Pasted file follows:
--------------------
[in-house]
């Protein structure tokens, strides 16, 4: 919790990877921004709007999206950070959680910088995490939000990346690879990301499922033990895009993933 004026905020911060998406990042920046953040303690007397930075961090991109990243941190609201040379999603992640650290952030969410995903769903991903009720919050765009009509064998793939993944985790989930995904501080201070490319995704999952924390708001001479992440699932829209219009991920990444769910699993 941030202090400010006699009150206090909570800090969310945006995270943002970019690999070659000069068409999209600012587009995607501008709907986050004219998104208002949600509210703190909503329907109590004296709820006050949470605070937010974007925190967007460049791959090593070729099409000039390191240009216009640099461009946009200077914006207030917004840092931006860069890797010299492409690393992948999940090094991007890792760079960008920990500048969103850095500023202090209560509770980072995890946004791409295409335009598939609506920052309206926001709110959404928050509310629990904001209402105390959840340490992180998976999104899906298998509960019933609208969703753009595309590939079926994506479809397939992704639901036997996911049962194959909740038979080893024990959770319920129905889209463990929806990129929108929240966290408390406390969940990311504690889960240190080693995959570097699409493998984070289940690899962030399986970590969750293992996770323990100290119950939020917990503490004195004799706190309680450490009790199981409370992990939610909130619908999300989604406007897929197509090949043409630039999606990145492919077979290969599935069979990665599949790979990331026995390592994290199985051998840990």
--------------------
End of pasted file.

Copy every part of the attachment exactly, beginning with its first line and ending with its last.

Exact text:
[in-house]
């Protein structure tokens, strides 16, 4: 919790990877921004709007999206950070959680910088995490939000990346690879990301499922033990895009993933 004026905020911060998406990042920046953040303690007397930075961090991109990243941190609201040379999603992640650290952030969410995903769903991903009720919050765009009509064998793939993944985790989930995904501080201070490319995704999952924390708001001479992440699932829209219009991920990444769910699993 941030202090400010006699009150206090909570800090969310945006995270943002970019690999070659000069068409999209600012587009995607501008709907986050004219998104208002949600509210703190909503329907109590004296709820006050949470605070937010974007925190967007460049791959090593070729099409000039390191240009216009640099461009946009200077914006207030917004840092931006860069890797010299492409690393992948999940090094991007890792760079960008920990500048969103850095500023202090209560509770980072995890946004791409295409335009598939609506920052309206926001709110959404928050509310629990904001209402105390959840340490992180998976999104899906298998509960019933609208969703753009595309590939079926994506479809397939992704639901036997996911049962194959909740038979080893024990959770319920129905889209463990929806990129929108929240966290408390406390969940990311504690889960240190080693995959570097699409493998984070289940690899962030399986970590969750293992996770323990100290119950939020917990503490004195004799706190309680450490009790199981409370992990939610909130619908999300989604406007897929197509090949043409630039999606990145492919077979290969599935069979990665599949790979990331026995390592994290199985051998840990």